Company representatives comment on latest vunerabilities and security breaches
Microsoft has released their patches for the month of June
Adam Nowak, Rapid7 Active Lead Engineer at Rapid7 "June continues an on-going trend with Microsoft’s products where the majority of bulletins (7) address remote code execution (RCE) with elevation of privilege as a close second (6); the three remaining bulletins address information disclosure(2) and denial of service. All critical bulletins are remote code execution vulnerabilities affecting a variety of products and platforms including Edge, Internet Explorer, Microsoft Office, Office Services and Web Apps as well as Windows (client and server). However, this month is missing resolutions for Adobe Flash issues; Adobe has recognised CVE-2016-4171 as being exploited in the wild (APSA16-03) but no solution is presently available. Looking back at the last year of security bulletins, a resounding trend has emerged, and continues to be prominent; the majority of these bulletins address RCE. While Microsoft continues actively working on resolving these issues as witnessed in the overwhelming number of critical RCE bulletins, there is an ongoing battle in which they are unable to permanently address these vulnerabilities, which predominantly affect consumer applications such as Edge, Internet Explorer, Microsoft Office and .NET. Unfortunately, this leads to one of the single largest attack vectors, consumers/end-users. This month Microsoft resolves 36 vulnerabilities across 16 bulletins with MS16-063, MS16-068, MS16-069, MS16-070 and MS16-080 as the bulletins to watch out for. Fortunately at this time, no vulnerabilities are known to have been exploited in the wild. However, one vulnerability from MS-068 is known to be publicly disclosed CVE-2016-3222. Users should be wary of untrusted sources as maliciously crafted content could allow an attacker to remotely execute code in-order to gain the same rights as your user account. Your best protection against these threats is to patch your systems as quickly as possible. Administrators, be sure to review this month’s bulletins and in accordance with your specific configuration, prioritise your deployment of this months’ updates. At a minimum, ensure to patch systems affected by critical bulletins (MS16-063, MS16-068, MS16-069, MS16-070 and MS16-071)."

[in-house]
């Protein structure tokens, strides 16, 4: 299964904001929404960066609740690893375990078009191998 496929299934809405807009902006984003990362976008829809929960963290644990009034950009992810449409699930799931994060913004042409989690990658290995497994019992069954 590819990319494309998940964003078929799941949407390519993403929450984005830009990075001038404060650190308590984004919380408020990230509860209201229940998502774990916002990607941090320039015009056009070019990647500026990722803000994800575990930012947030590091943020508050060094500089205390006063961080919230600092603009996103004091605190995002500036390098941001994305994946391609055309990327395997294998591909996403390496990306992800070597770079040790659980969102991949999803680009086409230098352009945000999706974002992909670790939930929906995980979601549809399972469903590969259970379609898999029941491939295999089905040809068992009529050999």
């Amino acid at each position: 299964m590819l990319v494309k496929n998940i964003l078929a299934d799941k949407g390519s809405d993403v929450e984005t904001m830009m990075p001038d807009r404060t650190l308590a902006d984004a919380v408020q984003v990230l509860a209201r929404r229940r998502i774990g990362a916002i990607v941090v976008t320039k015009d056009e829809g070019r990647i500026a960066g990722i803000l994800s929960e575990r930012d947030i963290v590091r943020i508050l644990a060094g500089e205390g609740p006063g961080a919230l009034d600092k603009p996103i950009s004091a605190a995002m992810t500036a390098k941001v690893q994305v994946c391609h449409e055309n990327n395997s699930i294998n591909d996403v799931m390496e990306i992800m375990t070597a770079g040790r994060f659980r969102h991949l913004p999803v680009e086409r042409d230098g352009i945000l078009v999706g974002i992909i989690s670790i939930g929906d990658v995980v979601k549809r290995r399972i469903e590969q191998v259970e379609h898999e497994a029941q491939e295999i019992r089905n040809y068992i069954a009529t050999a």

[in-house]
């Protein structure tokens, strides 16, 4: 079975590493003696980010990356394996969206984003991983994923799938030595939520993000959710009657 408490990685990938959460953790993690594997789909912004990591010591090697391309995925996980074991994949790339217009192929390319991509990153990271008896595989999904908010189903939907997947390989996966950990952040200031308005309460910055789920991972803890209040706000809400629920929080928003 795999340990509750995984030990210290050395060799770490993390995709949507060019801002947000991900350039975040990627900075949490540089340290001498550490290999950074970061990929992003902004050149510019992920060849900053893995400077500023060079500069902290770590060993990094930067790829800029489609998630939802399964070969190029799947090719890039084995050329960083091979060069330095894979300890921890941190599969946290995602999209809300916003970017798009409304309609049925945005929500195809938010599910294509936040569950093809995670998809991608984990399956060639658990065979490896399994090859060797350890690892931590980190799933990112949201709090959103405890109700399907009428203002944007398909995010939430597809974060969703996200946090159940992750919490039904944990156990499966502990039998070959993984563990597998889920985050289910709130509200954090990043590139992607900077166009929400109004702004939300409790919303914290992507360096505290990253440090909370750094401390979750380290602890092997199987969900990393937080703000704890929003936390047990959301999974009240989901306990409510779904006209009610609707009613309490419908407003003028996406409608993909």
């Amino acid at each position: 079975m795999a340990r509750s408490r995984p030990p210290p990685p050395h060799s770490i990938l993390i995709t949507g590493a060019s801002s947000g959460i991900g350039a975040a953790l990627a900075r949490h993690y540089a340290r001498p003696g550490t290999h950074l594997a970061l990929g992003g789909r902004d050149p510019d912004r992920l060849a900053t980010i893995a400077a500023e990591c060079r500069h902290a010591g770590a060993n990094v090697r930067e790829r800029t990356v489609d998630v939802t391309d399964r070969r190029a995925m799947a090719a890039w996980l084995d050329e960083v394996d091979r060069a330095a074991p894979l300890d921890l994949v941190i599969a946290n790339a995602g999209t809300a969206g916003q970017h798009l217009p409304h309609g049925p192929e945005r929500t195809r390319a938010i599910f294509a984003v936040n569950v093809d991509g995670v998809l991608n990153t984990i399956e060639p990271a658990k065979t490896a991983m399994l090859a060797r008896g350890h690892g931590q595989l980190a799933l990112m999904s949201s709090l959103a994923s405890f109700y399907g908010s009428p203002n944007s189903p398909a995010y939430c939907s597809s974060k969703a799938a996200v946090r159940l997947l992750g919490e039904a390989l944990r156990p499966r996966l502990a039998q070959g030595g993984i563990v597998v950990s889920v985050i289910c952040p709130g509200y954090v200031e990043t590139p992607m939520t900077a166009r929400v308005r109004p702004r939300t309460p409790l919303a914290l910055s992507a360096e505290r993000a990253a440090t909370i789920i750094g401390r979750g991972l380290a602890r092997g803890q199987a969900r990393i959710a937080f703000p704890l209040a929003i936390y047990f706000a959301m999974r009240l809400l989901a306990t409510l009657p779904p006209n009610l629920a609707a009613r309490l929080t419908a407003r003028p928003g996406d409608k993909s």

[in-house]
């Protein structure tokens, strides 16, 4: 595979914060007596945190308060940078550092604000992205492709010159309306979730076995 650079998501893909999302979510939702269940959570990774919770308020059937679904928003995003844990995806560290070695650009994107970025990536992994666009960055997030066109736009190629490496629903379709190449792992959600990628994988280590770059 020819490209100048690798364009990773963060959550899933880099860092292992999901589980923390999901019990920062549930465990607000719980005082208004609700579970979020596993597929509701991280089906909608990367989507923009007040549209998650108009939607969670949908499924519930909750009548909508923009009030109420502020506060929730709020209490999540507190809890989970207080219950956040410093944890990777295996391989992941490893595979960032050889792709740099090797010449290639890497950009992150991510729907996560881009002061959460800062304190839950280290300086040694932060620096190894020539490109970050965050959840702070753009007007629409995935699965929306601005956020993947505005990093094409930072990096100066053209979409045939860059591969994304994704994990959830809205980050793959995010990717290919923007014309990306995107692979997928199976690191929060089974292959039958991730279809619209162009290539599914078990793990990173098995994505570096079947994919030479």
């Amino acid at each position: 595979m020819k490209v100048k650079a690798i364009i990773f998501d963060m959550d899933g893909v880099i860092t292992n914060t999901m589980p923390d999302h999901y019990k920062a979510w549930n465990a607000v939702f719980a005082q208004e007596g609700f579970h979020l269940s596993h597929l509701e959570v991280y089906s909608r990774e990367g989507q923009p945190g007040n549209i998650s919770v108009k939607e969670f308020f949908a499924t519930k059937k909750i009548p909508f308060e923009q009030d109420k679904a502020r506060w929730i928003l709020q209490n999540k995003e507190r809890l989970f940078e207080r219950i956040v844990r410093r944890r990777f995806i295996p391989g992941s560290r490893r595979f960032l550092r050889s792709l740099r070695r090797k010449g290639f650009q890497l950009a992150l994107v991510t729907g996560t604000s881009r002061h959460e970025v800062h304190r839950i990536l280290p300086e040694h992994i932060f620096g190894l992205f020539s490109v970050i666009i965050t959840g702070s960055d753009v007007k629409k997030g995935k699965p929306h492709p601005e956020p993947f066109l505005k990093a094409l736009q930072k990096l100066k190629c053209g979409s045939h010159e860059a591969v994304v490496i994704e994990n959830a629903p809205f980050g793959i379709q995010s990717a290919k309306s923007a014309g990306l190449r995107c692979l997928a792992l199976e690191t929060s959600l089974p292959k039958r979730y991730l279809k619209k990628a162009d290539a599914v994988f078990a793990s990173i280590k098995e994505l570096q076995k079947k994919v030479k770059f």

News that a hacker put 51 million file sharing accounts for sale on dark web
Comment from Tod Beardsley, Security Research Manager at Rapid7 The iMesh breach from 2013 contains the usual bad passwords made familiar from many similar breaches over the years, such as "123456," "password," and "qwerty," as well as site-specific passwords of "bearshare" and "music." These common passwords imply that many of the user accounts associated with the service were throwaway accounts, where the users did not consider their accounts to be all that valuable. Most people have about three to five passwords they reflexively choose for online services: one or two "personal" password for email and social media, an "important" password used for banking and finances, a "work" password for job or school, and a "throwaway" password such as the ones seen in the iMesh breach. So, when compared to the LinkedIn corpus of credentials released in May, the iMesh corpus of passwords is not only smaller -- 15 million versus the LinkedIn set of over 167 million -- but of lower value to both attackers and researchers. The one feature of the iMesh credential set that may be interesting to researchers is the inclusion of user IP addresses, along with usernames and passwords. IP addresses can be used to geolocate users, so a line of research to find out where in the world usernames and throwaway passwords are more popular might academically interesting. However, trading in large sets of compromised credentials is legally touchy in most jurisdictions, even when those data sets are publicly available, so researchers should be cautious and seek legal advice before acquiring the data dumps for academic purposes.
Russian seller, who goes by the name Tessa88, claimed in an encrypted chat on Tuesday to have obtained Twitter's database, which includes email addresses, usernames and plain-text passwords
Comment from Tod Beardsley, Security Research Manager at Rapid7 While the credentials themselves appear to be real, the details provided by LeakedSource indicate that the usernames and passwords are sourced from end users rather than from Twitter itself. Specifically, it appears that the credentials were harvested from individual browsers password stores, which is troubling.We often recommend people save their passwords off in dedicated password management systems such as KeePass, 1Password, or LastPass. It's just too easy for malware to pick up credentials stored in the default browser password stores as these databases usually lack appropriate access controls.
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